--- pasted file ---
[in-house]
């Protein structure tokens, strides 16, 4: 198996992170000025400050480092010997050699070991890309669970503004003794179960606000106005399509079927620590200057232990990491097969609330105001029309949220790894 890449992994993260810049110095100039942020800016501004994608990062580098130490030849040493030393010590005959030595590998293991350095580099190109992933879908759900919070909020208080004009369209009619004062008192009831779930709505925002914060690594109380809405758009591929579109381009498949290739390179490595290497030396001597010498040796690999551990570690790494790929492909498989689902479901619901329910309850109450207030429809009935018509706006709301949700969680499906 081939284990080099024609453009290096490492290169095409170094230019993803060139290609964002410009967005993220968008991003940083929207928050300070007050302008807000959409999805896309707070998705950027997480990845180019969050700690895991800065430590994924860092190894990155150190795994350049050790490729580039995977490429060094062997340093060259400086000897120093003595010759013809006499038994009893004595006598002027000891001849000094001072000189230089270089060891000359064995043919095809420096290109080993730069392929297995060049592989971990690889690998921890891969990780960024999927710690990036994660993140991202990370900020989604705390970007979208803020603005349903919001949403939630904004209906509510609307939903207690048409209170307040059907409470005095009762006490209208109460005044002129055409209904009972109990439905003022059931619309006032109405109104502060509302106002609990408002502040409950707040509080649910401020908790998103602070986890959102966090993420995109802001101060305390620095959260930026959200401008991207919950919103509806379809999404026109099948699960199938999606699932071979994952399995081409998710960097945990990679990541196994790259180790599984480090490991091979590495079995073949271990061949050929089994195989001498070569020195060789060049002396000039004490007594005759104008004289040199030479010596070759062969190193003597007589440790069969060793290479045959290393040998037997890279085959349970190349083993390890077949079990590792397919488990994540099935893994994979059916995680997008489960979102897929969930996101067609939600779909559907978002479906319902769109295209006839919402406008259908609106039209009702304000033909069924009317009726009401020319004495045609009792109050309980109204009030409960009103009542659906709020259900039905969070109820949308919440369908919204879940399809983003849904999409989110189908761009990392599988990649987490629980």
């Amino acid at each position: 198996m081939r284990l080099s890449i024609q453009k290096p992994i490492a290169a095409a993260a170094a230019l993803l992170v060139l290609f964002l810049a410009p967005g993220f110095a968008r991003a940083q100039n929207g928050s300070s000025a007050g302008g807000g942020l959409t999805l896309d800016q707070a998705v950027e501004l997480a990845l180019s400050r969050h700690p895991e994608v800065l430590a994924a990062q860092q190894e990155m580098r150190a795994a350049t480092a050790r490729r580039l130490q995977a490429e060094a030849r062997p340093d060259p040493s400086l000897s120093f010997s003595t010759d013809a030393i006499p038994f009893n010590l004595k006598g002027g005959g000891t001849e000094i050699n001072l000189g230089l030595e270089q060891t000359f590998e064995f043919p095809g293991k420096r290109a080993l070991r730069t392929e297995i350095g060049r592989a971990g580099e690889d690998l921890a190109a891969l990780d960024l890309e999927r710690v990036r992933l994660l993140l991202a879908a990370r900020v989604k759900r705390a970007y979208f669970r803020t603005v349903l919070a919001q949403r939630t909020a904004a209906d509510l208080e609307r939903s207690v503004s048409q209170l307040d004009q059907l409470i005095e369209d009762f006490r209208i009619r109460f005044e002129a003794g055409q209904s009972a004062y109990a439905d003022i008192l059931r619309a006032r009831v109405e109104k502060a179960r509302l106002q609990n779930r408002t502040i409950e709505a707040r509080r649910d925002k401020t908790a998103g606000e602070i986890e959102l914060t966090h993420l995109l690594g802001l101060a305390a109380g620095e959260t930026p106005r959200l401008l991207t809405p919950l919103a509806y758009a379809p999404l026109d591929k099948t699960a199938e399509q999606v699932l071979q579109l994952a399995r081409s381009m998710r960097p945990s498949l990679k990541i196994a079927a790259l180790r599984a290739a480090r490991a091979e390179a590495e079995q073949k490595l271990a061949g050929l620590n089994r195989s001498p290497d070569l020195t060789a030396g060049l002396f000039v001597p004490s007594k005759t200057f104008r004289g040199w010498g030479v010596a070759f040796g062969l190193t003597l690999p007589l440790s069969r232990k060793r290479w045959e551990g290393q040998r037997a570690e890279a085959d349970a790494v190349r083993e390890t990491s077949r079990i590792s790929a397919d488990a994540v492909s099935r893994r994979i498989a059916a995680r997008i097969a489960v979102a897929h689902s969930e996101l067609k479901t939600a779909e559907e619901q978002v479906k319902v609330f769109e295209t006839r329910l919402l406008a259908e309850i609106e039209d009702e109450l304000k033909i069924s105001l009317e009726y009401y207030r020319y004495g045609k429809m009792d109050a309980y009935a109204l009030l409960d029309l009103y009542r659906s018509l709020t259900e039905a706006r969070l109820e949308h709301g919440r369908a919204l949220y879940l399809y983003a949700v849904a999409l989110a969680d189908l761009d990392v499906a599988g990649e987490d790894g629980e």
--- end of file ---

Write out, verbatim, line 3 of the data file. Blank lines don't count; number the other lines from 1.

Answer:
């Amino acid at each position: 198996m081939r284990l080099s890449i024609q453009k290096p992994i490492a290169a095409a993260a170094a230019l993803l992170v060139l290609f964002l810049a410009p967005g993220f110095a968008r991003a940083q100039n929207g928050s300070s000025a007050g302008g807000g942020l959409t999805l896309d800016q707070a998705v950027e501004l997480a990845l180019s400050r969050h700690p895991e994608v800065l430590a994924a990062q860092q190894e990155m580098r150190a795994a350049t480092a050790r490729r580039l130490q995977a490429e060094a030849r062997p340093d060259p040493s400086l000897s120093f010997s003595t010759d013809a030393i006499p038994f009893n010590l004595k006598g002027g005959g000891t001849e000094i050699n001072l000189g230089l030595e270089q060891t000359f590998e064995f043919p095809g293991k420096r290109a080993l070991r730069t392929e297995i350095g060049r592989a971990g580099e690889d690998l921890a190109a891969l990780d960024l890309e999927r710690v990036r992933l994660l993140l991202a879908a990370r900020v989604k759900r705390a970007y979208f669970r803020t603005v349903l919070a919001q949403r939630t909020a904004a209906d509510l208080e609307r939903s207690v503004s048409q209170l307040d004009q059907l409470i005095e369209d009762f006490r209208i009619r109460f005044e002129a003794g055409q209904s009972a004062y109990a439905d003022i008192l059931r619309a006032r009831v109405e109104k502060a179960r509302l106002q609990n779930r408002t502040i409950e709505a707040r509080r649910d925002k401020t908790a998103g606000e602070i986890e959102l914060t966090h993420l995109l690594g802001l101060a305390a109380g620095e959260t930026p106005r959200l401008l991207t809405p919950l919103a509806y758009a379809p999404l026109d591929k099948t699960a199938e399509q999606v699932l071979q579109l994952a399995r081409s381009m998710r960097p945990s498949l990679k990541i196994a079927a790259l180790r599984a290739a480090r490991a091979e390179a590495e079995q073949k490595l271990a061949g050929l620590n089994r195989s001498p290497d070569l020195t060789a030396g060049l002396f000039v001597p004490s007594k005759t200057f104008r004289g040199w010498g030479v010596a070759f040796g062969l190193t003597l690999p007589l440790s069969r232990k060793r290479w045959e551990g290393q040998r037997a570690e890279a085959d349970a790494v190349r083993e390890t990491s077949r079990i590792s790929a397919d488990a994540v492909s099935r893994r994979i498989a059916a995680r997008i097969a489960v979102a897929h689902s969930e996101l067609k479901t939600a779909e559907e619901q978002v479906k319902v609330f769109e295209t006839r329910l919402l406008a259908e309850i609106e039209d009702e109450l304000k033909i069924s105001l009317e009726y009401y207030r020319y004495g045609k429809m009792d109050a309980y009935a109204l009030l409960d029309l009103y009542r659906s018509l709020t259900e039905a706006r969070l109820e949308h709301g919440r369908a919204l949220y879940l399809y983003a949700v849904a999409l989110a969680d189908l761009d990392v499906a599988g990649e987490d790894g629980e």